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stitute human life. The actions and precautions by which, from moment to moment, we secure personal safety, must clearly take precedence of others. Could there be a man, ignorant as an infant of all surrounding objects and movements, or how to guide himself among them, he would pretty certainly lose his life the first time he went into the street, notwithstanding any amount of learning he might have on other matters. And as entire ignorance in all other directions would be less promptly fatal than entire ignorance in this direction, it must be admitted that knowledge immediately conducive to self-preservation is of primary importance.
That next after direct self-preservation comes the indirect self-preservation which consists in acquiring the means of living, none will question. That a man's industrial functions must be considered before his parental ones, is manifest from the fact that, speaking generally, the discharge of the parental functions is made possible only by the previous discharge of the industrial ones. The power of self-maintenance necessarily preceding the power of maintaining offspring, it follows that knowledge needful for self-maintenance has stronger claims than knowledge needful for family welfare-is second in value to none save knowledge needful for immediate selfpreservation.
As the family comes before the State in order of timethe bringing up of children is possible before the State exists, or when it has ceased to be, whereas the State is rendered possible only by the bringing up of children; it follows that the duties of the parent demand closer attention than those of the citizen. Or, to use a further argument—since the goodness of a society ultimately depends on the nature of its citizens; and since the nature of its citizens is more modifiable by early training than by anything else; we must conclude that the welfare of the family underlies the welfare of society. And hence, knowledge directly conducing to the first,
must take precedence of knowledge directly conducing to the last.
Those various forms of pleasurable occupation which fill up the leisure left by graver occupations—the enjoyments of music, poetry, painting, etc.-manifestly imply a pre-existing society. Not only is a considerable development of them impossible without a long-established social union, but their very subject matter consists in great part of social sentiments and sympathies. Not only does society supply the conditions to their growth, but also the ideas and sentiments they express. And, consequently, that part of human conduct which constitutes good citizenship is of more moment than that which goes out in accomplishments or exercise of the tastes; and, in education, preparation for the one must rank before preparation for the other.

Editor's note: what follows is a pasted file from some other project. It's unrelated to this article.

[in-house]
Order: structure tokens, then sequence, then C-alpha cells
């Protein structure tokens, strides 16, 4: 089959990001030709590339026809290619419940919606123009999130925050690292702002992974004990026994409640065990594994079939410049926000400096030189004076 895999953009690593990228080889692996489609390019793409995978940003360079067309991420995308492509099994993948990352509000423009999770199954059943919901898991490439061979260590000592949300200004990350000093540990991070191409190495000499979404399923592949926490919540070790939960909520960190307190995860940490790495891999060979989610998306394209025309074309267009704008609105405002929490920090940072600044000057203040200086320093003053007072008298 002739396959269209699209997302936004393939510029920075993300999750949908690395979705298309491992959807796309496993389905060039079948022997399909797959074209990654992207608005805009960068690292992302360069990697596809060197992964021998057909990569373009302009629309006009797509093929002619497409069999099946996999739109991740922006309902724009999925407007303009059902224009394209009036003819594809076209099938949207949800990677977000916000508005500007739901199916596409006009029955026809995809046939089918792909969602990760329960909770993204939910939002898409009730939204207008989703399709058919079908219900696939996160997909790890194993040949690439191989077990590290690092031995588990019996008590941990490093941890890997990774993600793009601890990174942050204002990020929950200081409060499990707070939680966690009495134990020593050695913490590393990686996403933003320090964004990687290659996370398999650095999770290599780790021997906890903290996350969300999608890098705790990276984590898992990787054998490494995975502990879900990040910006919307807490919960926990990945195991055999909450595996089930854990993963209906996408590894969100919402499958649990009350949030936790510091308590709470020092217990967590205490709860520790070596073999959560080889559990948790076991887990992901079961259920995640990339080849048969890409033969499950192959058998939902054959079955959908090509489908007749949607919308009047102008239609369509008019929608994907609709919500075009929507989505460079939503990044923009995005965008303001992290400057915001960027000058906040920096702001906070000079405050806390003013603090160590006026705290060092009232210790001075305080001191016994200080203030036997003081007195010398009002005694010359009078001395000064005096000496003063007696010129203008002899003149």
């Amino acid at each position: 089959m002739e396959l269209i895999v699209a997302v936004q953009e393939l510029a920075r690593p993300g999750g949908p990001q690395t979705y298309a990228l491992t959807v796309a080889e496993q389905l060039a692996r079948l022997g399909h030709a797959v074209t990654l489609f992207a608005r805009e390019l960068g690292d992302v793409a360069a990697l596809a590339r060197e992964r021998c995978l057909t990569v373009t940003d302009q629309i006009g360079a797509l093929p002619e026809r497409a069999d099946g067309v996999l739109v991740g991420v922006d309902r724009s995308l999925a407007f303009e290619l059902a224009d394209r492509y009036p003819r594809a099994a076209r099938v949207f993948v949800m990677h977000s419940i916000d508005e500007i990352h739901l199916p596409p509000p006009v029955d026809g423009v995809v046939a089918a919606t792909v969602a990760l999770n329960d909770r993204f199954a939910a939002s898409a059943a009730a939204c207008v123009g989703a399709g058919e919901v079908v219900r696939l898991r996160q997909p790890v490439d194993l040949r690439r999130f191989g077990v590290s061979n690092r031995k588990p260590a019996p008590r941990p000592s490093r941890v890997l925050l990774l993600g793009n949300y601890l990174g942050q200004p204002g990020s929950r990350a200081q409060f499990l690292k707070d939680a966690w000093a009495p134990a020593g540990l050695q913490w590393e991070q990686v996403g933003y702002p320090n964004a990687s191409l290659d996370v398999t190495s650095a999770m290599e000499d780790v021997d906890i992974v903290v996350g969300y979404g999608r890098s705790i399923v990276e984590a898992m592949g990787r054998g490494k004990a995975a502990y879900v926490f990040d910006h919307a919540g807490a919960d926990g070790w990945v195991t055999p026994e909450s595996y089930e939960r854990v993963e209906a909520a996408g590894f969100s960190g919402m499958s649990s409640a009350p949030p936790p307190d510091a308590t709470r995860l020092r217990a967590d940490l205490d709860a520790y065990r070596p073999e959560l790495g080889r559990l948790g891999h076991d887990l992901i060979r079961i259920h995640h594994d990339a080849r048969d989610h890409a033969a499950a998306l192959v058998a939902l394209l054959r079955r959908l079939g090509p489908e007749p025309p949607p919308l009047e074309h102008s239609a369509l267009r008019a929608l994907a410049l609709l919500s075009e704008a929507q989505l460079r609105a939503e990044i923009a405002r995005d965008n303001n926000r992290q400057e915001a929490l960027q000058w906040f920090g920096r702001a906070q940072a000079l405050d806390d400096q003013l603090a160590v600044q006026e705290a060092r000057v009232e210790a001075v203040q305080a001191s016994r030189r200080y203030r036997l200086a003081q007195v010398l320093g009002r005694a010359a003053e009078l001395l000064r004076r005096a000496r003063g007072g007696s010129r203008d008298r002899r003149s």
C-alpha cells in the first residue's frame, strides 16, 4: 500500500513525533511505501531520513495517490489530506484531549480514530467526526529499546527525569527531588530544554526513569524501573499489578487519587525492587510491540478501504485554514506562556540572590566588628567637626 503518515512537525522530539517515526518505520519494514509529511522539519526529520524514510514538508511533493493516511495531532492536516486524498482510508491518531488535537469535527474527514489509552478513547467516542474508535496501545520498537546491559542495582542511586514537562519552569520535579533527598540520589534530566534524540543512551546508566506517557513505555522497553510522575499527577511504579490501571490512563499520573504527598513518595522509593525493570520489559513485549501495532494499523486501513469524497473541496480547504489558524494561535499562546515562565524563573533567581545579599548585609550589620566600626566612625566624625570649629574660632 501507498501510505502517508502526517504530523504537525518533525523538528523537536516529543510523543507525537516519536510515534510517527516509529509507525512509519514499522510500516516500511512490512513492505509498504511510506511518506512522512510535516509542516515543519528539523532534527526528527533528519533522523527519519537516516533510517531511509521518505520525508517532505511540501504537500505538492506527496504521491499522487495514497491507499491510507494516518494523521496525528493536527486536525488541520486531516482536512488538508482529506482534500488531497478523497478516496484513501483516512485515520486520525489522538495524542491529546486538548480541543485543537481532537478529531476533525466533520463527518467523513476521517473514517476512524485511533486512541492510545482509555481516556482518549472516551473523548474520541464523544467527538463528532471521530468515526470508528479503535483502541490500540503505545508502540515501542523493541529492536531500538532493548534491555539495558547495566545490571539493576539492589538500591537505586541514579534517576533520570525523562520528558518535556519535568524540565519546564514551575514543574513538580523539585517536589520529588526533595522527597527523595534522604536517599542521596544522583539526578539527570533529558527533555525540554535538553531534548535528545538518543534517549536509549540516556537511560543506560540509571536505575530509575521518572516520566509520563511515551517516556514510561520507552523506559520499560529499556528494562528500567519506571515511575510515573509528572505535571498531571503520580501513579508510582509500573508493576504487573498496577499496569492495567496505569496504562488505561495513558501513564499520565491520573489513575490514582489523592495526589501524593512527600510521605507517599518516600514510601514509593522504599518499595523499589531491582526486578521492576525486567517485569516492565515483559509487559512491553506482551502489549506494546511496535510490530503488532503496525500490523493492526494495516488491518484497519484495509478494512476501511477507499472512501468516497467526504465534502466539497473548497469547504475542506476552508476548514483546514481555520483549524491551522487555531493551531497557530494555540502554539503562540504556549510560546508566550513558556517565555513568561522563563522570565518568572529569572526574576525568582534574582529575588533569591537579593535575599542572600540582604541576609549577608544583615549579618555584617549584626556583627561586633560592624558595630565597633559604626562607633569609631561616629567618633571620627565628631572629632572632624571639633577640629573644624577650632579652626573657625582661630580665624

Such, then, we repeat, is something like the rational order of subordination: that education which prepares for direct self-preservation; that which prepares for indirect self-preser
vation; that which prepares for parenthood; that which prepares for citizenship; that which prepares for the miscellaneous refinements of life.
PROMINENCE AND INTEREST.
[Prominence is a valuable medium by which there can be aroused in the listener a keener interest. In “King Robert of Sicily,” in proportion to the intensity of defiance in the line, "There is no power can push me from my throne,” so is the interest increased in the outcome.]
The Jew is beyond doubt the most remarkable man of this world, past or present. Of all the stories of the sons of men
there is none so wild, so wonderful, so full of extreme mutation, so replete with suffering and horror, so abounding in extraordinary providences, so overflowing with scenic romance. There is no man who approaches him in the extent and character of the influence which he has exercised over the human family. His history is the history of our civilization and progress in this world, and our faith and hope in that which is to come. From him have we derived the form and pattern of all that is excellent on earth or in heaven. Though dead as a nation—as we speak of nations—they
Their ideas fill the world and move the wheels of its progress, even as the sun, when he sinks behind the western hills, yet fills the heavens with the remnants of his glory. As the destruction of matter in one form is made necessary to its resurrection in another, so it would seem that the perishing of the Jewish nationality was necessary to the universal acceptance and the everlasting establishment of Jewish ideas. Never before was there an instance of such a general rejection of the person and character, and acceptance of the doctrines and dogmas of a people.